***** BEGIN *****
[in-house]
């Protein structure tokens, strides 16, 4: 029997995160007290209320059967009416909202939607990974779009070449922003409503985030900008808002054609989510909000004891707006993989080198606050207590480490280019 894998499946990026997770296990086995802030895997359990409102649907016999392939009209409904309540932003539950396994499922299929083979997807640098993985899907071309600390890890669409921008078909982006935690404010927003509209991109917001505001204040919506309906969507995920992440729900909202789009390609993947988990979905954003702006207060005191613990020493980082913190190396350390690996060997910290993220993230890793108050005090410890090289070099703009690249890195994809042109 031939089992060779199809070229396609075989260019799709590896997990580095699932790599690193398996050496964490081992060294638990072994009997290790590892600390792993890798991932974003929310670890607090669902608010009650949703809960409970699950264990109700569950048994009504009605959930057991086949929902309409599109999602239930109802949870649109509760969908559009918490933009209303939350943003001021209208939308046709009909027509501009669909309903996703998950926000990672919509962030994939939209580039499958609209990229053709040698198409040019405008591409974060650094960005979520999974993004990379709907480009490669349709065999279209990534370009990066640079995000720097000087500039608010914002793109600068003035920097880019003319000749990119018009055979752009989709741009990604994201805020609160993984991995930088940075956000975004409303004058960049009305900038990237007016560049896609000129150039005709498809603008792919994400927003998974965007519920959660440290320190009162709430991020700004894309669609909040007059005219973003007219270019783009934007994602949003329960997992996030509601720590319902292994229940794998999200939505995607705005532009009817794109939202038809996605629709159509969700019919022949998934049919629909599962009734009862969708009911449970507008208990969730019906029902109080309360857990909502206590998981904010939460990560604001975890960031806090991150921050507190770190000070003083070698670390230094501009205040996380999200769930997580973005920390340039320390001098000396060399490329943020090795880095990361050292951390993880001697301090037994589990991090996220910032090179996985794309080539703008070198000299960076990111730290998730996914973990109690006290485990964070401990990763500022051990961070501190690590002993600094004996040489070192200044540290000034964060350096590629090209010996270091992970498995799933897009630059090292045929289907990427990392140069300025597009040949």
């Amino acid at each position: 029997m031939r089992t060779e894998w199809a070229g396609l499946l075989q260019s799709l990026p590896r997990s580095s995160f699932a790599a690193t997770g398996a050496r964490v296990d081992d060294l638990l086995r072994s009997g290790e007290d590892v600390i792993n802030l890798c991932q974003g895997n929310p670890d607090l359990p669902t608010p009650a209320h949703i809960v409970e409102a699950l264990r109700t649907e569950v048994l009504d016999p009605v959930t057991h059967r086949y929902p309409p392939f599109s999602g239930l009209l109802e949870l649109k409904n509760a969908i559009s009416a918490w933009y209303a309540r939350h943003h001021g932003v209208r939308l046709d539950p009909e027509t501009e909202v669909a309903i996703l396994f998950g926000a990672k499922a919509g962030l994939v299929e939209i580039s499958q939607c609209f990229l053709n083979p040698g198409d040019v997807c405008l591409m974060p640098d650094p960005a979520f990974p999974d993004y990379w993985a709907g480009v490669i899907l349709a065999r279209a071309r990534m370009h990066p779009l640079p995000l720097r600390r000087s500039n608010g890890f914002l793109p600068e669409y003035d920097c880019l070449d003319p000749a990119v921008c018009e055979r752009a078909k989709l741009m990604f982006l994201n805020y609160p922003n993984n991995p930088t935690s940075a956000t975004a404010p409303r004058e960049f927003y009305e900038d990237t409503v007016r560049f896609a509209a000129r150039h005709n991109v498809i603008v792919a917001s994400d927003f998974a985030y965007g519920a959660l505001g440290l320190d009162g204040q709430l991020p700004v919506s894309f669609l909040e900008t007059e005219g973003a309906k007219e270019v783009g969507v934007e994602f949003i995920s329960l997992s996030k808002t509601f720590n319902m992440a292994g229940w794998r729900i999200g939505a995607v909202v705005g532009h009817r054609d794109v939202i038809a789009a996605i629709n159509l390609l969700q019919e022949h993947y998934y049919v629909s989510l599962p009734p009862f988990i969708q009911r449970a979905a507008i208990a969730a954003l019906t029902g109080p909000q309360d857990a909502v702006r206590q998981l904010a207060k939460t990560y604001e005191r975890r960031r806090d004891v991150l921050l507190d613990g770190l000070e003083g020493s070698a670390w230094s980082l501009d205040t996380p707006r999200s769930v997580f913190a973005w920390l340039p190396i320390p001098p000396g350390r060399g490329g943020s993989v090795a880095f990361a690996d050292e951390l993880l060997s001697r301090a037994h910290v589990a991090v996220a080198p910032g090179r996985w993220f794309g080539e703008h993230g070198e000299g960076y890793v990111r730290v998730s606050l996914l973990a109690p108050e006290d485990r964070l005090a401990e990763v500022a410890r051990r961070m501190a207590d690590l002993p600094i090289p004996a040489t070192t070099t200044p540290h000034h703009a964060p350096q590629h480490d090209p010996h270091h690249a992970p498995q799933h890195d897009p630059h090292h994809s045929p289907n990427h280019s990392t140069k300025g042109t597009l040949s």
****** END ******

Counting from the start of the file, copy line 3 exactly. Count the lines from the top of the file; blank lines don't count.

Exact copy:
């Amino acid at each position: 029997m031939r089992t060779e894998w199809a070229g396609l499946l075989q260019s799709l990026p590896r997990s580095s995160f699932a790599a690193t997770g398996a050496r964490v296990d081992d060294l638990l086995r072994s009997g290790e007290d590892v600390i792993n802030l890798c991932q974003g895997n929310p670890d607090l359990p669902t608010p009650a209320h949703i809960v409970e409102a699950l264990r109700t649907e569950v048994l009504d016999p009605v959930t057991h059967r086949y929902p309409p392939f599109s999602g239930l009209l109802e949870l649109k409904n509760a969908i559009s009416a918490w933009y209303a309540r939350h943003h001021g932003v209208r939308l046709d539950p009909e027509t501009e909202v669909a309903i996703l396994f998950g926000a990672k499922a919509g962030l994939v299929e939209i580039s499958q939607c609209f990229l053709n083979p040698g198409d040019v997807c405008l591409m974060p640098d650094p960005a979520f990974p999974d993004y990379w993985a709907g480009v490669i899907l349709a065999r279209a071309r990534m370009h990066p779009l640079p995000l720097r600390r000087s500039n608010g890890f914002l793109p600068e669409y003035d920097c880019l070449d003319p000749a990119v921008c018009e055979r752009a078909k989709l741009m990604f982006l994201n805020y609160p922003n993984n991995p930088t935690s940075a956000t975004a404010p409303r004058e960049f927003y009305e900038d990237t409503v007016r560049f896609a509209a000129r150039h005709n991109v498809i603008v792919a917001s994400d927003f998974a985030y965007g519920a959660l505001g440290l320190d009162g204040q709430l991020p700004v919506s894309f669609l909040e900008t007059e005219g973003a309906k007219e270019v783009g969507v934007e994602f949003i995920s329960l997992s996030k808002t509601f720590n319902m992440a292994g229940w794998r729900i999200g939505a995607v909202v705005g532009h009817r054609d794109v939202i038809a789009a996605i629709n159509l390609l969700q019919e022949h993947y998934y049919v629909s989510l599962p009734p009862f988990i969708q009911r449970a979905a507008i208990a969730a954003l019906t029902g109080p909000q309360d857990a909502v702006r206590q998981l904010a207060k939460t990560y604001e005191r975890r960031r806090d004891v991150l921050l507190d613990g770190l000070e003083g020493s070698a670390w230094s980082l501009d205040t996380p707006r999200s769930v997580f913190a973005w920390l340039p190396i320390p001098p000396g350390r060399g490329g943020s993989v090795a880095f990361a690996d050292e951390l993880l060997s001697r301090a037994h910290v589990a991090v996220a080198p910032g090179r996985w993220f794309g080539e703008h993230g070198e000299g960076y890793v990111r730290v998730s606050l996914l973990a109690p108050e006290d485990r964070l005090a401990e990763v500022a410890r051990r961070m501190a207590d690590l002993p600094i090289p004996a040489t070192t070099t200044p540290h000034h703009a964060p350096q590629h480490d090209p010996h270091h690249a992970p498995q799933h890195d897009p630059h090292h994809s045929p289907n990427h280019s990392t140069k300025g042109t597009l040949s």